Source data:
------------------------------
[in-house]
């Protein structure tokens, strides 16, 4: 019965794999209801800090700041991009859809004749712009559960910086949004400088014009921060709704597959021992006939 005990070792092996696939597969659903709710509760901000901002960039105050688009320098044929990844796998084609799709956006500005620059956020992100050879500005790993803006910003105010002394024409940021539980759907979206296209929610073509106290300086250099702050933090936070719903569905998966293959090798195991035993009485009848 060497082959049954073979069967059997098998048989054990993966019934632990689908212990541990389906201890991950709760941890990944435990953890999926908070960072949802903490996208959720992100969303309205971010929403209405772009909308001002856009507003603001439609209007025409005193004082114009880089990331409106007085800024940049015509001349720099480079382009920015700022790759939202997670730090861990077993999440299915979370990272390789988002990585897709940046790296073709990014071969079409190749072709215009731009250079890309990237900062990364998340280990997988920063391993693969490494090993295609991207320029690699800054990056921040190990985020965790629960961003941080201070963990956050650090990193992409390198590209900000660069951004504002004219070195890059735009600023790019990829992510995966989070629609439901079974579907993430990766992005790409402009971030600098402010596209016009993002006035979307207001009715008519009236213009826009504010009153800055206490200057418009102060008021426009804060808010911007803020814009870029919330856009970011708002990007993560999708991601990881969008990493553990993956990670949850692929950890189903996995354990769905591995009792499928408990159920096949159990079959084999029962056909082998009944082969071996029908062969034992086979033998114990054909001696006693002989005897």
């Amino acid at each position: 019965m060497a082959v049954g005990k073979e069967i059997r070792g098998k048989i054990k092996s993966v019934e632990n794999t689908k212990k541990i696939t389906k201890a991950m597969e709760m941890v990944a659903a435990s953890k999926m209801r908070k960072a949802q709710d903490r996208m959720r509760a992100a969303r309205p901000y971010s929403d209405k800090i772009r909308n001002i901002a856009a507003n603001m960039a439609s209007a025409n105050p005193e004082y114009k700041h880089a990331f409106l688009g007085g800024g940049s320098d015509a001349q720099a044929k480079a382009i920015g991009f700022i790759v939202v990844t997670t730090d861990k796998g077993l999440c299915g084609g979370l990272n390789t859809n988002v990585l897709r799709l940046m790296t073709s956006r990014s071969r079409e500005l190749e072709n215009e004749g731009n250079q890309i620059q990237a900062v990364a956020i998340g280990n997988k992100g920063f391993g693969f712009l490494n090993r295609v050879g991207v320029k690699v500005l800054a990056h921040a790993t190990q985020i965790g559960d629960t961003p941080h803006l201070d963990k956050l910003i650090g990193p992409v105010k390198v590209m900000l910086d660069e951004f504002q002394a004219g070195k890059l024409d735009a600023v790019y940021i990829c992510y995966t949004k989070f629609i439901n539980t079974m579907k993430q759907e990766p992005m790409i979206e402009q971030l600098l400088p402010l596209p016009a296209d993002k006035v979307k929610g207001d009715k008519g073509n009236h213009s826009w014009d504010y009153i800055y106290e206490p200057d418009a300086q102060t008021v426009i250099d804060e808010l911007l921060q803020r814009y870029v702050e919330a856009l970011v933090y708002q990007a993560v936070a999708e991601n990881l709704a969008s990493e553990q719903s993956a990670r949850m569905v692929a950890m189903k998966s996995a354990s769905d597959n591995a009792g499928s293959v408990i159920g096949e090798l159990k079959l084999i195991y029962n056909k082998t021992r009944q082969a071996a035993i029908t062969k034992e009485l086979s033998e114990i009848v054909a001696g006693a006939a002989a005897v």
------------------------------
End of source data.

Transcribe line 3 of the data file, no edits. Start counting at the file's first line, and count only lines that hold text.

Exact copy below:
């Amino acid at each position: 019965m060497a082959v049954g005990k073979e069967i059997r070792g098998k048989i054990k092996s993966v019934e632990n794999t689908k212990k541990i696939t389906k201890a991950m597969e709760m941890v990944a659903a435990s953890k999926m209801r908070k960072a949802q709710d903490r996208m959720r509760a992100a969303r309205p901000y971010s929403d209405k800090i772009r909308n001002i901002a856009a507003n603001m960039a439609s209007a025409n105050p005193e004082y114009k700041h880089a990331f409106l688009g007085g800024g940049s320098d015509a001349q720099a044929k480079a382009i920015g991009f700022i790759v939202v990844t997670t730090d861990k796998g077993l999440c299915g084609g979370l990272n390789t859809n988002v990585l897709r799709l940046m790296t073709s956006r990014s071969r079409e500005l190749e072709n215009e004749g731009n250079q890309i620059q990237a900062v990364a956020i998340g280990n997988k992100g920063f391993g693969f712009l490494n090993r295609v050879g991207v320029k690699v500005l800054a990056h921040a790993t190990q985020i965790g559960d629960t961003p941080h803006l201070d963990k956050l910003i650090g990193p992409v105010k390198v590209m900000l910086d660069e951004f504002q002394a004219g070195k890059l024409d735009a600023v790019y940021i990829c992510y995966t949004k989070f629609i439901n539980t079974m579907k993430q759907e990766p992005m790409i979206e402009q971030l600098l400088p402010l596209p016009a296209d993002k006035v979307k929610g207001d009715k008519g073509n009236h213009s826009w014009d504010y009153i800055y106290e206490p200057d418009a300086q102060t008021v426009i250099d804060e808010l911007l921060q803020r814009y870029v702050e919330a856009l970011v933090y708002q990007a993560v936070a999708e991601n990881l709704a969008s990493e553990q719903s993956a990670r949850m569905v692929a950890m189903k998966s996995a354990s769905d597959n591995a009792g499928s293959v408990i159920g096949e090798l159990k079959l084999i195991y029962n056909k082998t021992r009944q082969a071996a035993i029908t062969k034992e009485l086979s033998e114990i009848v054909a001696g006693a006939a002989a005897v």